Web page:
As for the gurning, smirking leader of the Tories in Scotland, today’s I carried pieces from a couple of newspapers predicting that Davidson is too young, ambitious and talented to be content to remain head of the Tories in Scotland. According to them, she will most probably try to head down south to forge a political career in Britain and Wales. What a terrible prospect! Davidson is responsible for trying to implement the government’s wretched austerity campaign in Scotland, including its demand that women, who’ve had more than two children due to rape, should have to prove this is the case when claiming child benefit. Hence her soubriquet of ‘Rape Clause’. It’s a nasty piece of vindictive legislation which punishes already vulnerable women, who have been traumatised by their sexual assault. But this is the Tories, who have absolute contempt for the poor, the weak and the underprivileged. Davidson is supposed to be a ‘liberal’ Tory, but there’s no evidence of that except her sexuality. And despite May’s attempts to position herself as a feminist, this is a thoroughly misogynist piece of legislation. The last thing the rest of Britain needs is for her to come down south to spread even more misery down here.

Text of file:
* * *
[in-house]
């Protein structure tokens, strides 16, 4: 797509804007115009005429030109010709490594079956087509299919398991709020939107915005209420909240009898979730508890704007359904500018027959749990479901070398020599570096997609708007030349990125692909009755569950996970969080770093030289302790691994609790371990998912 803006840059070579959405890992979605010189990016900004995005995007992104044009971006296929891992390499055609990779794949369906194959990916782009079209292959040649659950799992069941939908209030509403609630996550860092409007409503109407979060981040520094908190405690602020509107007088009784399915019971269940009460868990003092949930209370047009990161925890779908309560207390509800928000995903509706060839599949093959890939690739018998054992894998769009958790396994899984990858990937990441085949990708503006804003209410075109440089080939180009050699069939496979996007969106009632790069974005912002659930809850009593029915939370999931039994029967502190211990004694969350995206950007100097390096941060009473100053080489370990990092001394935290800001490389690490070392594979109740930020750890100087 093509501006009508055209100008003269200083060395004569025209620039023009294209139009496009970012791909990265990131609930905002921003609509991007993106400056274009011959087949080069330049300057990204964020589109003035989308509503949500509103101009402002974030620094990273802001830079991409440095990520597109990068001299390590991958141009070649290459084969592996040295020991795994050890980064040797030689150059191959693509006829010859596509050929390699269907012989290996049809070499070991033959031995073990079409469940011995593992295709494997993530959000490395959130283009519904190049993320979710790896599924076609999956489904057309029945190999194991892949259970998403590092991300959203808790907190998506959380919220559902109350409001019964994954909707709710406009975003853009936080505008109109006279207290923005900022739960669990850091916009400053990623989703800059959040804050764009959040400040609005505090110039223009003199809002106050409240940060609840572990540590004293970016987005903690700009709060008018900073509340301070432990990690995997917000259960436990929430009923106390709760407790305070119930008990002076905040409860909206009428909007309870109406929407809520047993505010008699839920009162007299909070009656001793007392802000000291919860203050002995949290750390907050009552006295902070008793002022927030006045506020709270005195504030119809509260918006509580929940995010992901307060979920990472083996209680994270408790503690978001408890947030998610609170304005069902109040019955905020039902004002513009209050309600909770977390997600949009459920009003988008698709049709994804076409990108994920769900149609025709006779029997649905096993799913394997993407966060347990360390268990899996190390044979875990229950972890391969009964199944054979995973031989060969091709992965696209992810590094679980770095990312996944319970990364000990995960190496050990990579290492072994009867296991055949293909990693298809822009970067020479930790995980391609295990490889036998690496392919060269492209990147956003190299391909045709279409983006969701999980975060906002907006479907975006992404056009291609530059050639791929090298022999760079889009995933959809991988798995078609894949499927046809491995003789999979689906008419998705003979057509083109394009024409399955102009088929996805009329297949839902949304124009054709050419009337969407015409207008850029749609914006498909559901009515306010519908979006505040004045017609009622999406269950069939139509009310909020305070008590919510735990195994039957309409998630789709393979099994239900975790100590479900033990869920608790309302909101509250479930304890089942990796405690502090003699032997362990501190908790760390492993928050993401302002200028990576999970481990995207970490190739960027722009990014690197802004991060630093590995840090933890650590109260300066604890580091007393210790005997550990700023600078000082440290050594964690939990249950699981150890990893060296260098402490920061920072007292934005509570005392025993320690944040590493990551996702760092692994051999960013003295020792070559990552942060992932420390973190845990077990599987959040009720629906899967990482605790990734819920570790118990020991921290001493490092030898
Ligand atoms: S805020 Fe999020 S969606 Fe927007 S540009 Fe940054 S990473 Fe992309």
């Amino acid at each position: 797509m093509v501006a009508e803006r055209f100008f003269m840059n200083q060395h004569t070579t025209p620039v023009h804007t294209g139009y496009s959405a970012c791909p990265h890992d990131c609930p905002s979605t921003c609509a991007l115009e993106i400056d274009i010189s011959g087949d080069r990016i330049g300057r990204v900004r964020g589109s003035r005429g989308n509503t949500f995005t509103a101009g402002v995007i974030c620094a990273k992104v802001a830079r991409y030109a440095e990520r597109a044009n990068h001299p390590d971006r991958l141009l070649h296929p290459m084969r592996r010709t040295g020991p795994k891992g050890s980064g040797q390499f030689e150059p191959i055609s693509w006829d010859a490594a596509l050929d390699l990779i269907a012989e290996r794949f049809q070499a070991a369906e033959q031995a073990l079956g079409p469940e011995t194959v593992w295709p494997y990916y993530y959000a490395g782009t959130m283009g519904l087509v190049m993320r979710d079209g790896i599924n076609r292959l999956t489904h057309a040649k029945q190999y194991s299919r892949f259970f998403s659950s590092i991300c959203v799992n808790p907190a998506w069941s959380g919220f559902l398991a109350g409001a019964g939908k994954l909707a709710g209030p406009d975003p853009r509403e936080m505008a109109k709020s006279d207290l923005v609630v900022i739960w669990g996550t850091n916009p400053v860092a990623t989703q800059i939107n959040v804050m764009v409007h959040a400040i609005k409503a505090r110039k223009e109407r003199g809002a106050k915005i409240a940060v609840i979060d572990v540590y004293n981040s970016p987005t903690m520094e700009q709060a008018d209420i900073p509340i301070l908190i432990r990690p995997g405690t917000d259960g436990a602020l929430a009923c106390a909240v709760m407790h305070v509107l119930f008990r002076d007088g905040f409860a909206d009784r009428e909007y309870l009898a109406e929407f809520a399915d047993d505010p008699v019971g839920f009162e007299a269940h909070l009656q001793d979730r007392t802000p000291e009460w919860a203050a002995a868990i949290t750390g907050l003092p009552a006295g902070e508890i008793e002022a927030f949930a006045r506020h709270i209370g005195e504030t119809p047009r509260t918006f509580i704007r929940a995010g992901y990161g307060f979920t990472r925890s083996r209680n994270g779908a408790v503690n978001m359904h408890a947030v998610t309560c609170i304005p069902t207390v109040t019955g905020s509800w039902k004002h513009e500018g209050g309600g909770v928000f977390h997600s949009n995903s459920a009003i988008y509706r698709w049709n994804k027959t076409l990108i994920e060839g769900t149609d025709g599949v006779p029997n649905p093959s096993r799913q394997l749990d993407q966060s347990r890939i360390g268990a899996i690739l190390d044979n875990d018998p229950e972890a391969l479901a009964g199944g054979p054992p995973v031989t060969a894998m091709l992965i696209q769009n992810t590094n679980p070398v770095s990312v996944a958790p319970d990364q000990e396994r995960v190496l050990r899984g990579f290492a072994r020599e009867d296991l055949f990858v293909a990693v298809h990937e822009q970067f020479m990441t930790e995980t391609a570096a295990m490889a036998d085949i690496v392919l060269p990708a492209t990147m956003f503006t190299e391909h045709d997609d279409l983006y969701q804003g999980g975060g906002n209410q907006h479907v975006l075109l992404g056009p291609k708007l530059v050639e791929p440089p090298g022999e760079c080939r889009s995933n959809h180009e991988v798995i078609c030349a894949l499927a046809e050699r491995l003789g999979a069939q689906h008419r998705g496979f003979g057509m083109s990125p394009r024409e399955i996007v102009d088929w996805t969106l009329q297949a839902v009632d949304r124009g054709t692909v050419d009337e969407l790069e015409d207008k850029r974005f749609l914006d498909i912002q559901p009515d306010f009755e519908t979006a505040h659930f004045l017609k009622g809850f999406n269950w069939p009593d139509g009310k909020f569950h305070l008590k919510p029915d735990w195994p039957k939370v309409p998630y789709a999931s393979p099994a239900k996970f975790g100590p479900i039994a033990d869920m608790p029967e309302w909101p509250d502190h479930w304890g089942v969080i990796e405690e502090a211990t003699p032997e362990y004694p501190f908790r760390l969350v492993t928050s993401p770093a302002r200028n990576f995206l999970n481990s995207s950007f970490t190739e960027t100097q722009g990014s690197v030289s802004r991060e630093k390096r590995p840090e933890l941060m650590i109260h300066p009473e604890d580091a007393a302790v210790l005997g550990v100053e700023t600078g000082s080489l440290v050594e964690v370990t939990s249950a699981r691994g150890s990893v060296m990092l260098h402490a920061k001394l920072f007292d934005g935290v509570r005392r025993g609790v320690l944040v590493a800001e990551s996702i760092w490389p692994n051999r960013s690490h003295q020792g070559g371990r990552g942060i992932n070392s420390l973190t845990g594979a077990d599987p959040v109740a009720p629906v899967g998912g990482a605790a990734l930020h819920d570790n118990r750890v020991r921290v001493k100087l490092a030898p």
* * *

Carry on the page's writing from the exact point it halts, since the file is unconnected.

Actually, reading between the line, it’s possible that Davidson may not have a choice. For all that she’s supposed to have masterminded the revival of the Tories in Scotland, she didn’t actually increase their vote. Instead, the SNP’s vote decreased and Labour’s revived, which split the opposition and allowed the Tories to emerge as the largest single party, even though most